Function of Small Peptides During Male-Female Crosstalk in Plants
- College of Life Sciences, National Key Laboratory of Wheat and Maize Crop Science, Henan Agricultural University, Zhengzhou, China
Plant peptides secreted as signal molecular to trigger cell-to-cell signaling are indispensable for plant growth and development. Successful sexual reproduction in plants requires extensive communication between male and female gametophytes, their gametes, and with the surrounding sporophytic tissues. In the past decade, it has been well-documented that small peptides participate in many important reproductive processes such as self-incompatibility, pollen tube growth, pollen tube guidance, and gamete interaction. Here, we provide a comprehensive overview of the peptides regulating the processes of male-female crosstalk in plant, aiming at systematizing the knowledge on the sexual reproduction, and signaling of plant peptides in future.
Small peptides refer to proteins that are less than 100 amino acids broadly (Hsu and Benfey, 2018), which can be divided into three categories from the source: processed from the original precursor protein; directly translated from an independent small open reading frame (ORF); and encoded by a small ORF in the 5' or 3' untranslated region (UTR) within a normal size protein. Small peptides used as signals are usually secreted proteins which are mainly divided into post-translationally modified small peptides and small cysteine-rich peptides (CRPs; Matsubayashi, 2003). High-throughput sequencing has predicted a large number of small peptide-encoding genes in a variety of plant genomes, and their functions have gradually attracted attention. It is well-established that small peptides are involved in many growth and development processes such as cell proliferation (Imin et al., 2013; Djordjevic et al., 2015), root development (Delay et al., 2013a,b; Mohd-Radzman et al., 2015; Taleski et al., 2016, 2018; Patel et al., 2018), pollen fertility (Okuda et al., 2009; Takeuchi and Higashiyama, 2012, 2016; Higashiyama and Takeuchi, 2015), stomata opening (Takahashi et al., 2018; Qu et al., 2019), absorption and regulation of mineral elements (Taleski et al., 2018), resistance to pests and diseases (Stotz et al., 2009a,b; Ziemann et al., 2018), and environmental adaptation.
Fertilization is a process in which male-female cells interact and fuse with each other in plants. Pollen grains fall onto the stigma through pollination and germinate to form a pollen tube which transports sperm cells through the stigma and grows into the embryo sac along the transmitting tract (Figure 1). A sperm cell fuses with the egg cell to form a zygote which develops into an embryo; the other sperm cell fuses with the central cell to form a fertilized polar nucleus which develops into an endosperm (Hamamura et al., 2012). The successful completion of fertilization relies on the continuous recognition and interaction between female and male cells. The basis for completing these processes is signal communication.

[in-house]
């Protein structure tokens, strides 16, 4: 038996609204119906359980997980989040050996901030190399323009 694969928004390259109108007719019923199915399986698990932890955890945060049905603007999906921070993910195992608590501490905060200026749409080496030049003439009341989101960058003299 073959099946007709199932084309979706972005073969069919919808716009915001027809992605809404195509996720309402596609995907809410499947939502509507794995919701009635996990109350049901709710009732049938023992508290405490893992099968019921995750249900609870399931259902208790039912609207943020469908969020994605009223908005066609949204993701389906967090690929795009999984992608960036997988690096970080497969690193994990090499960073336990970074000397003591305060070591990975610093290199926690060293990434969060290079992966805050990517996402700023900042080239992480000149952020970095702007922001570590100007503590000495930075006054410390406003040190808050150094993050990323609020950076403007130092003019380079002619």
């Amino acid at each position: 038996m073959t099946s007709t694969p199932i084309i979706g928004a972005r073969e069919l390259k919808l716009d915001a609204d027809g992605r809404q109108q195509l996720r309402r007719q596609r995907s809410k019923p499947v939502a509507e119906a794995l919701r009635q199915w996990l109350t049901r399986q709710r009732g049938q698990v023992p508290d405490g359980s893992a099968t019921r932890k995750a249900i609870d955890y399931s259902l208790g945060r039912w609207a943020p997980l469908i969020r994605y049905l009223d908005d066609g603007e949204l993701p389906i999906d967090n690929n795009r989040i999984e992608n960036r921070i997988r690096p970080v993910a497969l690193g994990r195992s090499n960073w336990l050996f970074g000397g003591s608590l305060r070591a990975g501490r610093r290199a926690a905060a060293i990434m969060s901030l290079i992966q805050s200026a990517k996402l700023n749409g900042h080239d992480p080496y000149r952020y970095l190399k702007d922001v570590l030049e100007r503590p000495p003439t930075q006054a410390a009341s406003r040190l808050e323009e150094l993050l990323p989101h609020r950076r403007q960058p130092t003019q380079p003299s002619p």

Figure 1. The processes from pollination to fertilization. Pollen grains interact with stigma and germinate. Pollen tube polar growth along the transmitting tract. The pollen tube enters the female gametophyte for fertilization.
In recent years, a good many of studies have demonstrated the important role of small peptides in male-female crosstalk in plants (Kim et al., 2021). Different small peptides involved in pollen grains-stigma recognition, pollen tube germination, polar growth and reception, ovule attraction, gamete activation, and other processes have been identified. The identification and functional analysis of small peptide during male-female crosstalks are helpful to reveal the formation mechanism of species in plants. Peptide-receptor interaction is the reason for the formation of inter-species isolation. Therefore, researches in this field have great significance for overcoming the reproductive barriers between different species.
Small Peptides Involved in Important Processes of Plant Reproduction
Self-incompatibility is the pre-fertilization reproductive barrier of many plants. The pollen grains fall on the stigma and recognize with the papilla cells quickly before germination, causing interspecific incompatibility and self-incompatibility, preventing different species from crossing and selfing decline (Takayama and Isogai, 2005). Self-incompatibility includes gametophyte self-incompatibility and sporophyte self-incompatibility. The sporophyte self-incompatibility reaction is controlled by the male and female substances encoded by the S locus gene, and the interaction of the S locus encoded protein of the same haplotype inhibits the growth of pollen (tube). Pollen-expressed small peptide ligand S-locus Cys-rich/S-locus protein 11 (SCR/SP11) and small peptide receptor kinase (SRK) on the stigma (Stein et al., 1991; Schopfer et al., 1999; Takayama et al., 2000) play an important role in the determination of sporophyte self-incompatibility in Brassica napus (Figure 2A). SCR/SP11 is a small CRP that is secreted into the pollen sac after translation, then transferred and adhered to the surface of the pollen, and interacted with SRK expressed in the stigma papillary cells after being pollinated (Table 1). After SCR/SP11 binds to SRK, the phosphorylation process of multiple factors recruits ubiquitin ligase to degrade the protein Exo70A1 involved in water absorption and hydration, and prevents the germination of pollen tubes (Samuel et al., 2009).
Figure 2. Peptides and receptors involved in double fertilization. (A) Pollen-stigma interaction; (B) ovule attraction; (C) pollen tube reception; and (D) gamete activation.
The nonmotile sperm cells must rely on the polar growth of the pollen tube to reach the embryo sac. Pollen tube germination and polar growth need the support and guidance of pistil tissue. The signal from the pollen or carpel is received by the receptor on the pollen tube and transmitted to the cell, changing the dynamic nature of the cytoskeleton and forming a pattern of polar growth (Guan et al., 2013).